Charnett Moffett showcases music from Bright New Day at Jazz Forum, July 28.

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Terraza Big Band

Another Reason To Celebrate By Elzy Kolb

Go big or go home

Saxophonist and composer Michael Thomas heard a lot of big band music while he was growing up, so it seemed natural to him to start up one of his own. For the past four years he has co-led the Terraza Big Band with co-founder, bassist and composer Edward Perez. “As you compose more, you realize the possibilities of different combinations of instruments. I did gigs in configurations from piano duo to septet. A big band offers all that at once; nothing else offers as much,” Michael explains.

The ensemble is named for Terraza 7, the Queens club where it’s performed monthly since 2015. At the time their first gig was confirmed, Michael and Edward had completed only two big band compositions each, and scrambled to write enough music for a full set in one week. Their debut performance went so well that they were immediately booked for the next three months. “For the first eight or nine months, we each made an effort to add one new piece for each gig,” Michael recalls. “That way the music was always fresh for the band, there was always something they hadn’t done before.”

In recruiting members for the 18-piece band, Michael and Edward aimed high. “It’s not worth it to do it if the band isn’t the best it could be. We called the people who would be the best choice in a perfect world, and this being New York made it possible: Music is the reason they’re here. We created a community around the ideal,” Michael says. The personnel varies according to the players’ schedules, and the saxophonist estimates he has a pool to draw from roughly the size of two big bands.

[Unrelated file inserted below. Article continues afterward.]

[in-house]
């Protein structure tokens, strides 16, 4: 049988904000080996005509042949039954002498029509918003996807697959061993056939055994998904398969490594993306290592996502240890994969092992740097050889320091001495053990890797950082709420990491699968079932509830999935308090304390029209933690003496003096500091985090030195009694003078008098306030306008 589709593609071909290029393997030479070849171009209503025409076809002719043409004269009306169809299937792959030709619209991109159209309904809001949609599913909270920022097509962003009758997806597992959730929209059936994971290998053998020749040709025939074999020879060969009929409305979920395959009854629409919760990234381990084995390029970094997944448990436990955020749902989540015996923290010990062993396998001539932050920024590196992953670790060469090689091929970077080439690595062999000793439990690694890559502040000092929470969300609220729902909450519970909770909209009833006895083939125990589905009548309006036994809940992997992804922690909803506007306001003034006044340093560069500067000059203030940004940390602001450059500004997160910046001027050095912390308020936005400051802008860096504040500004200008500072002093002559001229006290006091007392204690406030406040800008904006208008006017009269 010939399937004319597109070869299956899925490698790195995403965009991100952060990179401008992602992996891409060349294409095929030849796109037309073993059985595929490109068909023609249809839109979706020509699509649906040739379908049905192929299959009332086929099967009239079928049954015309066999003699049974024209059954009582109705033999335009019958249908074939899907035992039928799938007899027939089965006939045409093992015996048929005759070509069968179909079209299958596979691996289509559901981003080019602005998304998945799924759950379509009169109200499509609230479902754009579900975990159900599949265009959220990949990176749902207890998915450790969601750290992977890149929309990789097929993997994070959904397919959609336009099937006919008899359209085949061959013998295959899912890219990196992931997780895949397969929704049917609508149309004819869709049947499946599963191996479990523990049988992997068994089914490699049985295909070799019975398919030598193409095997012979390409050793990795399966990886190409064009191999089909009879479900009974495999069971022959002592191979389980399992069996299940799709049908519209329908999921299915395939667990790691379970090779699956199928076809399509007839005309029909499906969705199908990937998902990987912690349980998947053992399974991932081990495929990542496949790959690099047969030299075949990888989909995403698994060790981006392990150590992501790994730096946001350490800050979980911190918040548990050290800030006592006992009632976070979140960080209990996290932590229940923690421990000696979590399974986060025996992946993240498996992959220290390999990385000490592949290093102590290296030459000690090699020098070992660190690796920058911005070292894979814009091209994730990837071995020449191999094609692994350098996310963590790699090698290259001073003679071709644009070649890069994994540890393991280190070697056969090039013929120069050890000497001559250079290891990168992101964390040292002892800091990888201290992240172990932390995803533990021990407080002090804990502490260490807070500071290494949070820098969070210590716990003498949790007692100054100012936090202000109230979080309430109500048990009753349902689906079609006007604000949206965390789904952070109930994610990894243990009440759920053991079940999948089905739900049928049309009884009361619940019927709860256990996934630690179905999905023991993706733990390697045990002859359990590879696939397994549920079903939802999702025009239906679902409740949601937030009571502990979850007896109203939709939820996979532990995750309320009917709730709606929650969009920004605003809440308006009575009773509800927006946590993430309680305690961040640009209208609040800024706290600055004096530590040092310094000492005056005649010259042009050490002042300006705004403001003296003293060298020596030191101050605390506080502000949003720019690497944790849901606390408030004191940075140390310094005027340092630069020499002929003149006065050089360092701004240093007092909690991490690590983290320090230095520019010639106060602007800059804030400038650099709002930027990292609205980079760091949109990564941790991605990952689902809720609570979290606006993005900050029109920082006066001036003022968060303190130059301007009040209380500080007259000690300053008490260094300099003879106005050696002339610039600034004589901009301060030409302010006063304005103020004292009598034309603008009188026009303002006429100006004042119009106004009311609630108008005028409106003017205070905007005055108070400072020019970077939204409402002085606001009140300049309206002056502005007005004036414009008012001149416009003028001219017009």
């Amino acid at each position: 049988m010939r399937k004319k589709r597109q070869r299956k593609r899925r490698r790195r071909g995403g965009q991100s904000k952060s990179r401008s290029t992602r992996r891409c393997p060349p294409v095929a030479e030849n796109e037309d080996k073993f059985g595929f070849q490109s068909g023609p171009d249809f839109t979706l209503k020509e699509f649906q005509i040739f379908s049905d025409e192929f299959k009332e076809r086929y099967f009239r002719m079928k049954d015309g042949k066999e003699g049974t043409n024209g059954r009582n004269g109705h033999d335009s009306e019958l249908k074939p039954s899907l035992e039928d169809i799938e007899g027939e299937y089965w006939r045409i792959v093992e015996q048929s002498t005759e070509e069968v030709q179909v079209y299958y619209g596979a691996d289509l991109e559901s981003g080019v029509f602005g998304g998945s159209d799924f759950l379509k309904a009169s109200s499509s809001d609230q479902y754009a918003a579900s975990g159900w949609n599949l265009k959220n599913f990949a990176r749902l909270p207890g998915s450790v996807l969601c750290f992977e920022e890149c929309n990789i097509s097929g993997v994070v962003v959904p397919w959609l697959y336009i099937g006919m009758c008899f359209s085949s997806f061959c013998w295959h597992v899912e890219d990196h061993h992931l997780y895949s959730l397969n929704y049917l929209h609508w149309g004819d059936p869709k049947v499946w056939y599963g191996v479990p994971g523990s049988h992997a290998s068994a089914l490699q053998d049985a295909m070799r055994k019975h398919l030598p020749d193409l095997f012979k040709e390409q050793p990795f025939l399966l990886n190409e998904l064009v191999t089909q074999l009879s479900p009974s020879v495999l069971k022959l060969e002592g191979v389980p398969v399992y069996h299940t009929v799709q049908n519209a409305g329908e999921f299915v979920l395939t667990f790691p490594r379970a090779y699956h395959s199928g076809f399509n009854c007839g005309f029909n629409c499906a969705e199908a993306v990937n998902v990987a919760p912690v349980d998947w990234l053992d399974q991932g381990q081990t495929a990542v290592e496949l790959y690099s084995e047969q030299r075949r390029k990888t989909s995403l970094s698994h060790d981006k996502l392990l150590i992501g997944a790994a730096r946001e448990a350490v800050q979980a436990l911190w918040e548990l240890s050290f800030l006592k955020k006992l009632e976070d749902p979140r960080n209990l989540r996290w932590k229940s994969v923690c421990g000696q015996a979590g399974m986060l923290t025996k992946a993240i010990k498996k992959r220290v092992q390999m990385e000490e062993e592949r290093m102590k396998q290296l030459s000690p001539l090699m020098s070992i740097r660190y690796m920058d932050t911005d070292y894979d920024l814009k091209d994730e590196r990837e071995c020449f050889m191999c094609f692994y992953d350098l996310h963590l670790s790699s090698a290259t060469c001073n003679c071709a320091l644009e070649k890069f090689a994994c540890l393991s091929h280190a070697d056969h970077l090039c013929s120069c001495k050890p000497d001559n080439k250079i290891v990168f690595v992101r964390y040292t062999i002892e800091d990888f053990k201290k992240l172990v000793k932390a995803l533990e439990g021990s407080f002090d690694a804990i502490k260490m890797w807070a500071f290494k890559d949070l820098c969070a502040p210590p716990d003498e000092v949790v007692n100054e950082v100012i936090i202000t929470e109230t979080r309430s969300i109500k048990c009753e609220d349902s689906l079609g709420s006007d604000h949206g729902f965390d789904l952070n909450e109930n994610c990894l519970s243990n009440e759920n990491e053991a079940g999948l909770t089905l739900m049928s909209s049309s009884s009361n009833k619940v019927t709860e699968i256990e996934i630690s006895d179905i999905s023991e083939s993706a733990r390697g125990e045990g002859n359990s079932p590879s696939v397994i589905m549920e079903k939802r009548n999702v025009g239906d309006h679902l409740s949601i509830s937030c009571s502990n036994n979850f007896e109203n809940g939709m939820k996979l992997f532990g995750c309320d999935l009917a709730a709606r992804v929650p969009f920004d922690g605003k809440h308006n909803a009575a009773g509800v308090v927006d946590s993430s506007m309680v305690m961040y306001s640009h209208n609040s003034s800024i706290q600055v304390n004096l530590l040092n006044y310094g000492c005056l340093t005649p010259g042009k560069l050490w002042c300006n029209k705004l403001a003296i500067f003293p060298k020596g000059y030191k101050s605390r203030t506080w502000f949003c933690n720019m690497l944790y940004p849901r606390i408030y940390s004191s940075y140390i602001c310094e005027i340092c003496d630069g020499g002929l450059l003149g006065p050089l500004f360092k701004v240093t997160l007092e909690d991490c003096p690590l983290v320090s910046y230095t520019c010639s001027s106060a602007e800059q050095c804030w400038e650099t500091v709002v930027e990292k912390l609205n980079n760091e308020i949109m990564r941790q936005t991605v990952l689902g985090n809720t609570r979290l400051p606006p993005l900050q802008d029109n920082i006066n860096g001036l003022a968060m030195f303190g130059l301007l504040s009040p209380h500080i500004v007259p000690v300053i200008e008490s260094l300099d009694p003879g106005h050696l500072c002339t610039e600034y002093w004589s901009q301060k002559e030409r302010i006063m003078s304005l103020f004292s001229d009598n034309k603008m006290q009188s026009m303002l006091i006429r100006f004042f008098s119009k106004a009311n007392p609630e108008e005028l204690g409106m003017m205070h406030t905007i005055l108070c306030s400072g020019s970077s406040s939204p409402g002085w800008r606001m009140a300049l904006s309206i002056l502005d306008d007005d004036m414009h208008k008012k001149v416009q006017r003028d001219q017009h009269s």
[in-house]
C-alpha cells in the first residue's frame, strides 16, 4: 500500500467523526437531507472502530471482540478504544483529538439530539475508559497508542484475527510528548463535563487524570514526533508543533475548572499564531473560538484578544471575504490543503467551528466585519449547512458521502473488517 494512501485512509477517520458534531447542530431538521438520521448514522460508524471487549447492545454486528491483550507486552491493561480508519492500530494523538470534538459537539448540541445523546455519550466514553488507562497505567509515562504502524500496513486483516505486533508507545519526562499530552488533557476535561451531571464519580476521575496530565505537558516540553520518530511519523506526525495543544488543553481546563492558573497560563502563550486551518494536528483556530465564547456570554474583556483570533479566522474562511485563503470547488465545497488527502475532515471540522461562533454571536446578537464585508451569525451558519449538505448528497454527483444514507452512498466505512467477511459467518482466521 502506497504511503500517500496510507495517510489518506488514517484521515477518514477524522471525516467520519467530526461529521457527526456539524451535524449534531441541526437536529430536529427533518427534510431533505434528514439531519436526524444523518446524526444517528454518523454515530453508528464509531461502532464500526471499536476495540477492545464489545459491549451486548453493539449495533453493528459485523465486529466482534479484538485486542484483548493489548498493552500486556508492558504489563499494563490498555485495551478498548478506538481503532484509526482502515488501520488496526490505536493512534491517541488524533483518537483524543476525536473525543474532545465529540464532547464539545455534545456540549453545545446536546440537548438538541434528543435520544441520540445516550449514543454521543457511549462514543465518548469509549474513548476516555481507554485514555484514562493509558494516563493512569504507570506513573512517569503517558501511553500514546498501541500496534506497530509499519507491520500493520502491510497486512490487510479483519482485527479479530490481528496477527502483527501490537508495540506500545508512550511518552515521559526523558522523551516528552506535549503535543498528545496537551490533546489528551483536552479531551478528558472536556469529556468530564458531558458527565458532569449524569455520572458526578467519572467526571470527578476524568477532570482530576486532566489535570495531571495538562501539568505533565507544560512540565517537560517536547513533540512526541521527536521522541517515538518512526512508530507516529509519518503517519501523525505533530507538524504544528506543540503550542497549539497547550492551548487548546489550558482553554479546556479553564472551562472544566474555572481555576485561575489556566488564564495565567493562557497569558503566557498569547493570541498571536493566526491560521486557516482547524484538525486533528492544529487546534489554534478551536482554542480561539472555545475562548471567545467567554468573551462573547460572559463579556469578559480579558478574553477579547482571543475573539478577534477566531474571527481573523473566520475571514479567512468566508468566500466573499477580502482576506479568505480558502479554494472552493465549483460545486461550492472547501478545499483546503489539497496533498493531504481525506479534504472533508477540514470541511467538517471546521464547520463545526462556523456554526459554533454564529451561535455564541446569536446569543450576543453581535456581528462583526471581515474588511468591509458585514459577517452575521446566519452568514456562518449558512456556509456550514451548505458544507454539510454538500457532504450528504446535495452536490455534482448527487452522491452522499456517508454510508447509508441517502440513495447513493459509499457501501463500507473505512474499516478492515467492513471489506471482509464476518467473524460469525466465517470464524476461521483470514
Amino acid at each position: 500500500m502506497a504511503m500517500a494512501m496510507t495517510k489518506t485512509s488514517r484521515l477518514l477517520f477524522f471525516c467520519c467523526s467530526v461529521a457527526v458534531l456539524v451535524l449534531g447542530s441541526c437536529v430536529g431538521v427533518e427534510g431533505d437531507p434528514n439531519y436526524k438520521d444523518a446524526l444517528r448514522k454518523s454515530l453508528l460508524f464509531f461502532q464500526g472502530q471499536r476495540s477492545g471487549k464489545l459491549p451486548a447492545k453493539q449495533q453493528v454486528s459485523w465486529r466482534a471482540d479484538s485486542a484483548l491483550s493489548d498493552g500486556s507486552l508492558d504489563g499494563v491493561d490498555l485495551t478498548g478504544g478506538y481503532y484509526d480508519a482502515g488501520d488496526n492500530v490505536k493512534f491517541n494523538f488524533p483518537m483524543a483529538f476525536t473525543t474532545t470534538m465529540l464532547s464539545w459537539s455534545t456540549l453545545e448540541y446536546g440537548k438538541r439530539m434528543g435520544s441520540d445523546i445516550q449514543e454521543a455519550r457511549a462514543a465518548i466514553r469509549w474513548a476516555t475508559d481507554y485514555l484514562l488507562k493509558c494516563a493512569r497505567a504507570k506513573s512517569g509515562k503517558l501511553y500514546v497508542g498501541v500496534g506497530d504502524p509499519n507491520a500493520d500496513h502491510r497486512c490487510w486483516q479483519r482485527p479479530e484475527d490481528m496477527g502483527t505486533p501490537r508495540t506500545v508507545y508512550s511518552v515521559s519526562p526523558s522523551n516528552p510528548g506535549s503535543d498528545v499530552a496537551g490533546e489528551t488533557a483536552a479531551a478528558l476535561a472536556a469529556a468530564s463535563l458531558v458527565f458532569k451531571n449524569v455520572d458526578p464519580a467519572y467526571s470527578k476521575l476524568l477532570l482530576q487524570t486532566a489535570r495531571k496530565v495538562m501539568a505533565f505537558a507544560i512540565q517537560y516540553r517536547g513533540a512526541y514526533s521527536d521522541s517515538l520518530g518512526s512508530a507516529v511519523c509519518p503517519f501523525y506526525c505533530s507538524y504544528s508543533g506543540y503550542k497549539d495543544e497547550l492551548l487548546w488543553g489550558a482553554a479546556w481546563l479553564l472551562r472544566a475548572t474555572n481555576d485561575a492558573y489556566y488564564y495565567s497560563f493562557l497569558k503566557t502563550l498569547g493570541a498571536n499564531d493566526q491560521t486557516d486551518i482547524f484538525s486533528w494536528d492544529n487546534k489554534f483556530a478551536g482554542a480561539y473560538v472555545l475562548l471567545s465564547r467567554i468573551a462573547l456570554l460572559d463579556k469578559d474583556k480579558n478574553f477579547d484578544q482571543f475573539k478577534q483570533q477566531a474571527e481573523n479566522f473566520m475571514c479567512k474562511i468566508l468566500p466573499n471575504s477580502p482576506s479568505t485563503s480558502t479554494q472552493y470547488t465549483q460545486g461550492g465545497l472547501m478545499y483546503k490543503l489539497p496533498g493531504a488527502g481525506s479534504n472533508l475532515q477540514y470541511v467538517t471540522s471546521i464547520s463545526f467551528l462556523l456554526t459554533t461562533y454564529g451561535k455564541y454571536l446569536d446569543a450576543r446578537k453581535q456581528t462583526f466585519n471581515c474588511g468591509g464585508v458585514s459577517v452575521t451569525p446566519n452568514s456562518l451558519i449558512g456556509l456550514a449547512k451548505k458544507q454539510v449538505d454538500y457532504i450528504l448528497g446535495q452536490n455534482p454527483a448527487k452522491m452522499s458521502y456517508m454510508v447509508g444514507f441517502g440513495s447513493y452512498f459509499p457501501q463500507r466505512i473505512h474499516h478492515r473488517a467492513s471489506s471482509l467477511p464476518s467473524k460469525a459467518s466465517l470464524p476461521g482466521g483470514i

The lineup often includes tenor saxophonists Troy Roberts and John Ellis, trumpeter Alex Norris, trombonist John Fedchock, bass trombonist Jennifer Wharton, pianist Luis Perdomo and other mainstays of the Big Apple jazz scene. “They’re all first-call players. Even if we get a last-minute sub they’re still playing at an extremely high level, it never feels like they’re struggling to play the music.”

The first Terraza Big Band album came out recently, One Day Wonder (Outside In Music), featuring four compositions each by Michael and Edward, plus the Troy Roberts-penned title track, which Michael arranged. “Troy is an integral part of the band, a great section guy and soloist. This is a great feature for him, Alex and drummer Jimmy Macbride. And it’s interesting for everyone else, the band has a lot to do on this one.”

The title One Day Wonder could also apply to how long it took to record the CD—a single day. Michael credits conductor Miho Hazama with helping the session go smoothly. The Terraza Big Band hadn’t used a conductor before, though Edward and Michael had worked with Miho in the past. They saw plenty of advantages to having her on hand in the studio, including allowing the co-leaders to focus on their playing instead of cuing the band. “We didn’t have to set up in some weird way so everyone could see us,” Michael says. “Miho is very intuitive and we trust her. She took the pressure off us and streamlined the process. She made it easier for us to stay on track.”

When the Terraza Big Band plays Birdland July 28, they’re going to focus on a mix of material, with selections from One Day Wonder along with some brand-new pieces. “We’re premiering new things all the time,” Michael notes. “And we have such a great depth of soloists, we want to take advantage of this situation and feature everyone as much as possible. We can mix the intricacy of a large ensemble with the freedom of a small band. We’re aiming for a 50-50 split between orchestrations and solos. We have such good players, it’s silly not to have them do their thing.”